1 Introduction

X was designed to support “graphical user interfaces” (GUIs) and there are two properties of X that make an X window fundamentally different from a traditional graphics device. Firstly, windows “belong” to applications programs and are deleted when the application exits unlike the picture on an image display which remains there until replaced by something else.

Secondly, applications programs are expected respond to “events” occurring in their windows; things like key presses, mouse movements, etc. One event type that all applications must handle is the “window expose” event which occurs whenever part of a window that was invisible—because another application’s window was obscuring it for example—becomes visible. The application is responsible for restoring the contents of the newly exposed part of the window but only an application designed as an X application can do this; an application that is using X via a graphics package such as GKS (SUN/83) or IDI (SUN/65) but is otherwise a conventional application that knows nothing of X, cannot.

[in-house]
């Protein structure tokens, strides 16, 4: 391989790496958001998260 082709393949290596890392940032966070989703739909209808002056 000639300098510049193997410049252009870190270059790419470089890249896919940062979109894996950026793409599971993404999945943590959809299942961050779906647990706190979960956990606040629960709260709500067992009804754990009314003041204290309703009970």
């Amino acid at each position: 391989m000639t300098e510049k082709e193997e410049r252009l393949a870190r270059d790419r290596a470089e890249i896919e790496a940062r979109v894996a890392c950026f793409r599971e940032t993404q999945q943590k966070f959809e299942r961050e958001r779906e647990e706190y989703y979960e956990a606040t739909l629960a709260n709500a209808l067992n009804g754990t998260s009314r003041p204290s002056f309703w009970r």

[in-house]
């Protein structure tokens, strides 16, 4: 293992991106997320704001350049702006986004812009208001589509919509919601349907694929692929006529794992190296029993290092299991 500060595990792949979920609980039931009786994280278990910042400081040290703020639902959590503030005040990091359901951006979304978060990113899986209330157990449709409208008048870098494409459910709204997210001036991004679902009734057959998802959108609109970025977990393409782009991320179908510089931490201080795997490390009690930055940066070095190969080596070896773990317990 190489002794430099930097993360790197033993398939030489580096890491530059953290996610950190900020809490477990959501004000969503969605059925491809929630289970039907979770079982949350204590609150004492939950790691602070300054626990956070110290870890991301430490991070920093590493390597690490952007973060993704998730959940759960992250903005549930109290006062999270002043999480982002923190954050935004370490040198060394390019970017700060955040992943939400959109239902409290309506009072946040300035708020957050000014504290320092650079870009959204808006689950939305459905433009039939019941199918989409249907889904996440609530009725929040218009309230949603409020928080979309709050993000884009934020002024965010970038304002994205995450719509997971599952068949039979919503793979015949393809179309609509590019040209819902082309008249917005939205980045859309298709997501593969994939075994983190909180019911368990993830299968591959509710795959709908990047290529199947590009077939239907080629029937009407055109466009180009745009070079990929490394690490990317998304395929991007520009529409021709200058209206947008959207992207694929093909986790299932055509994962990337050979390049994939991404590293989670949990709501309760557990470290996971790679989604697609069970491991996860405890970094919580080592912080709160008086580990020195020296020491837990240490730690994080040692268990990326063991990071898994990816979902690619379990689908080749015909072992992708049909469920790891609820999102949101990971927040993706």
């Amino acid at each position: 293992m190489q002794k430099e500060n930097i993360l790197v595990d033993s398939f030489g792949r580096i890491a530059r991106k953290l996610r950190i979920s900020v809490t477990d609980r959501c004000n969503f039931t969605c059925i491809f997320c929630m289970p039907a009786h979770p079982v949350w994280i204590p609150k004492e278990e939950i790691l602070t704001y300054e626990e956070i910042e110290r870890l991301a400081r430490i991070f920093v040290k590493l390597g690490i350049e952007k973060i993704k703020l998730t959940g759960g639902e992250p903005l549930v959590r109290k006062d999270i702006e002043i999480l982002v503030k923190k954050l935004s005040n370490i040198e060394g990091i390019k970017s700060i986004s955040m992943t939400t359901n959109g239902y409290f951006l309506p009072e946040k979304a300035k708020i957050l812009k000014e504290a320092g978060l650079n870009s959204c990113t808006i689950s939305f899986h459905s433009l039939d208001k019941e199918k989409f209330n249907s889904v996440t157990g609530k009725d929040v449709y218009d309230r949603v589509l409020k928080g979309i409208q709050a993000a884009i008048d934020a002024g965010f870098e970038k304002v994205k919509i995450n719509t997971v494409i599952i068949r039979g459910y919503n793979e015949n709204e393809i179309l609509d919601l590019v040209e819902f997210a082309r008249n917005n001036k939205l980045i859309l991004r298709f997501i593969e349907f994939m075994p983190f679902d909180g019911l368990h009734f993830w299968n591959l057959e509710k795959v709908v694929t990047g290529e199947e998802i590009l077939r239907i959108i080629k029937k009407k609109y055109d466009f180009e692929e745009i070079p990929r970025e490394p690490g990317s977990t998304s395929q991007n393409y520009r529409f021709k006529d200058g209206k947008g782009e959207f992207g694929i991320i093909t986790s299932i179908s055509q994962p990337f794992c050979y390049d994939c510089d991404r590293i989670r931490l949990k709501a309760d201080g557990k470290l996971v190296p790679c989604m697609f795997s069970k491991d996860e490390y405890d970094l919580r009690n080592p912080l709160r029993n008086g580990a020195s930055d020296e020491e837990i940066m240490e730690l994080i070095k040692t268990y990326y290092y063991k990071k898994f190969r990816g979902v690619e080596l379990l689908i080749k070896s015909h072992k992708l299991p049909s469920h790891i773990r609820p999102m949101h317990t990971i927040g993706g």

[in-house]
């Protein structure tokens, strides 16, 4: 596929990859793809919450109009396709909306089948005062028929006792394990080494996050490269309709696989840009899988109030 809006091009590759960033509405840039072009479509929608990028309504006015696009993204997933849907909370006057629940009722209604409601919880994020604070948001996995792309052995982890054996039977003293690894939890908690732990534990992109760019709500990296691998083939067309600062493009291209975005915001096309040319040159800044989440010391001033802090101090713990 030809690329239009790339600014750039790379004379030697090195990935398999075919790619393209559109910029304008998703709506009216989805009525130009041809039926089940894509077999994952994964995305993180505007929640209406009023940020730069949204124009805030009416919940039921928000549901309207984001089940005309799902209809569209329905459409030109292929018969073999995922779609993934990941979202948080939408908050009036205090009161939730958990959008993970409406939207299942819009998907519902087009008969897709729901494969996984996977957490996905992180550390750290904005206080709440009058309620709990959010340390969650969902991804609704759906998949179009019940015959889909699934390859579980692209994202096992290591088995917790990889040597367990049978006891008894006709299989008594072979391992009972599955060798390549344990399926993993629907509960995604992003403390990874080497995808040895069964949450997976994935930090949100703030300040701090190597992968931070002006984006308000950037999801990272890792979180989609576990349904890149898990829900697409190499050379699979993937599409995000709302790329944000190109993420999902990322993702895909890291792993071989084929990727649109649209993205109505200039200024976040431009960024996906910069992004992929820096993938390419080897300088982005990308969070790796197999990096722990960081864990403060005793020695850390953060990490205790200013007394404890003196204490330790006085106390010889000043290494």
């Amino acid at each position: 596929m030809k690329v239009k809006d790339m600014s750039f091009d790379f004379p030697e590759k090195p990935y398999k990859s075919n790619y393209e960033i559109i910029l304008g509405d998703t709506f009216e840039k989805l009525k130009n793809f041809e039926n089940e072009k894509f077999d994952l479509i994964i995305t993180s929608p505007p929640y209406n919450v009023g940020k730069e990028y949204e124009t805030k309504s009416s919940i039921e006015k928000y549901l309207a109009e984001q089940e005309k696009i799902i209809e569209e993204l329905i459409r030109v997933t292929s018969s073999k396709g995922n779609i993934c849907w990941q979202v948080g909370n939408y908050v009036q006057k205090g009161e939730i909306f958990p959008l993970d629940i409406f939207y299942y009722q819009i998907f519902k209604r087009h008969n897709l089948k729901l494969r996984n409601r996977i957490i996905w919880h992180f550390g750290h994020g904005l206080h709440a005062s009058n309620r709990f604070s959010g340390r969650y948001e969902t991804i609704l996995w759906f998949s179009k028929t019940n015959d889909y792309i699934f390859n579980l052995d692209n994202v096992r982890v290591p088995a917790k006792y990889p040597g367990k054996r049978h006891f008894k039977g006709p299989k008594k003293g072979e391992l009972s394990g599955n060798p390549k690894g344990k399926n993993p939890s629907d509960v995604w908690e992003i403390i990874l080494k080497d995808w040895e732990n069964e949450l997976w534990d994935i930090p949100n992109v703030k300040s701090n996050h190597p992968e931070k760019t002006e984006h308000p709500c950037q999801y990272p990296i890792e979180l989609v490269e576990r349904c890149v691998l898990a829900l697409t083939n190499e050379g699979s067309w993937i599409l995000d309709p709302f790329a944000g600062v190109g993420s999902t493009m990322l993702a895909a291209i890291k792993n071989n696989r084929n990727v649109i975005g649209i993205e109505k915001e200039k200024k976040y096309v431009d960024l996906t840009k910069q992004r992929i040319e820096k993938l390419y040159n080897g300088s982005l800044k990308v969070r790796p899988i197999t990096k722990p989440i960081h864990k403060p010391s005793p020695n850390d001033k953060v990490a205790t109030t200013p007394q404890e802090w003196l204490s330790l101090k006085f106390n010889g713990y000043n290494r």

The X graphics window manager (not to be confused with the Window Manager which allows you to move windows around the screen, iconize them etc.) makes a window on an X windows display behave like a traditional graphics device by making the lifetime of the window independent of any applications program and by handling window expose events. Applications still send plotting commands directly to the window; they don’t have to go via a “server” process, so there is no adverse impact on performance. All communication between the window manager and the application is via the X server and the graphics window manager does not have to run on the same machine as the application. Indeed the manager and applications can even be running on different operating systems.